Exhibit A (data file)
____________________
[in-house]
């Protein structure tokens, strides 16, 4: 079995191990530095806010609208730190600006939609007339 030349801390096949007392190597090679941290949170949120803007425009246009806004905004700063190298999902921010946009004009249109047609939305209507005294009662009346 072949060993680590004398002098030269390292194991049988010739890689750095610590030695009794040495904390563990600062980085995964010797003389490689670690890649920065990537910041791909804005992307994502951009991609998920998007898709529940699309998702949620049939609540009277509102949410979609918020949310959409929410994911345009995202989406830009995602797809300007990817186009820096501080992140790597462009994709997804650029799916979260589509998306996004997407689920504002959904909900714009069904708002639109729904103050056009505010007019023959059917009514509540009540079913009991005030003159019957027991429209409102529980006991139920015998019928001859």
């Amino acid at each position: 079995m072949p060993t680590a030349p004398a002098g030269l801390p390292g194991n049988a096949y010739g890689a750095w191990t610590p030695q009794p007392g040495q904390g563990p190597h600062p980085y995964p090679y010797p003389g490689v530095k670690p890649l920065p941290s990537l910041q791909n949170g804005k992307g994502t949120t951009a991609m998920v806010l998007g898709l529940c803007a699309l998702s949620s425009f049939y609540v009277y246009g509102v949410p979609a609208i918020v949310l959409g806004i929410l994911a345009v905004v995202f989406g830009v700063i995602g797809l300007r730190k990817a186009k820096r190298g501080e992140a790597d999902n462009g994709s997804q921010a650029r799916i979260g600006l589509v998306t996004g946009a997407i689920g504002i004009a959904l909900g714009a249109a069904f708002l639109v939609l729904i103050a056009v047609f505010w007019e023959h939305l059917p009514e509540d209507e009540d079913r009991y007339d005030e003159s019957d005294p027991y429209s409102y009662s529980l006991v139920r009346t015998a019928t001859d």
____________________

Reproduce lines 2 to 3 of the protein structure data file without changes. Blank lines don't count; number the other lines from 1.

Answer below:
């Protein structure tokens, strides 16, 4: 079995191990530095806010609208730190600006939609007339 030349801390096949007392190597090679941290949170949120803007425009246009806004905004700063190298999902921010946009004009249109047609939305209507005294009662009346 072949060993680590004398002098030269390292194991049988010739890689750095610590030695009794040495904390563990600062980085995964010797003389490689670690890649920065990537910041791909804005992307994502951009991609998920998007898709529940699309998702949620049939609540009277509102949410979609918020949310959409929410994911345009995202989406830009995602797809300007990817186009820096501080992140790597462009994709997804650029799916979260589509998306996004997407689920504002959904909900714009069904708002639109729904103050056009505010007019023959059917009514509540009540079913009991005030003159019957027991429209409102529980006991139920015998019928001859």
């Amino acid at each position: 079995m072949p060993t680590a030349p004398a002098g030269l801390p390292g194991n049988a096949y010739g890689a750095w191990t610590p030695q009794p007392g040495q904390g563990p190597h600062p980085y995964p090679y010797p003389g490689v530095k670690p890649l920065p941290s990537l910041q791909n949170g804005k992307g994502t949120t951009a991609m998920v806010l998007g898709l529940c803007a699309l998702s949620s425009f049939y609540v009277y246009g509102v949410p979609a609208i918020v949310l959409g806004i929410l994911a345009v905004v995202f989406g830009v700063i995602g797809l300007r730190k990817a186009k820096r190298g501080e992140a790597d999902n462009g994709s997804q921010a650029r799916i979260g600006l589509v998306t996004g946009a997407i689920g504002i004009a959904l909900g714009a249109a069904f708002l639109v939609l729904i103050a056009v047609f505010w007019e023959h939305l059917p009514e509540d209507e009540d079913r009991y007339d005030e003159s019957d005294p027991y429209s409102y009662s529980l006991v139920r009346t015998a019928t001859d």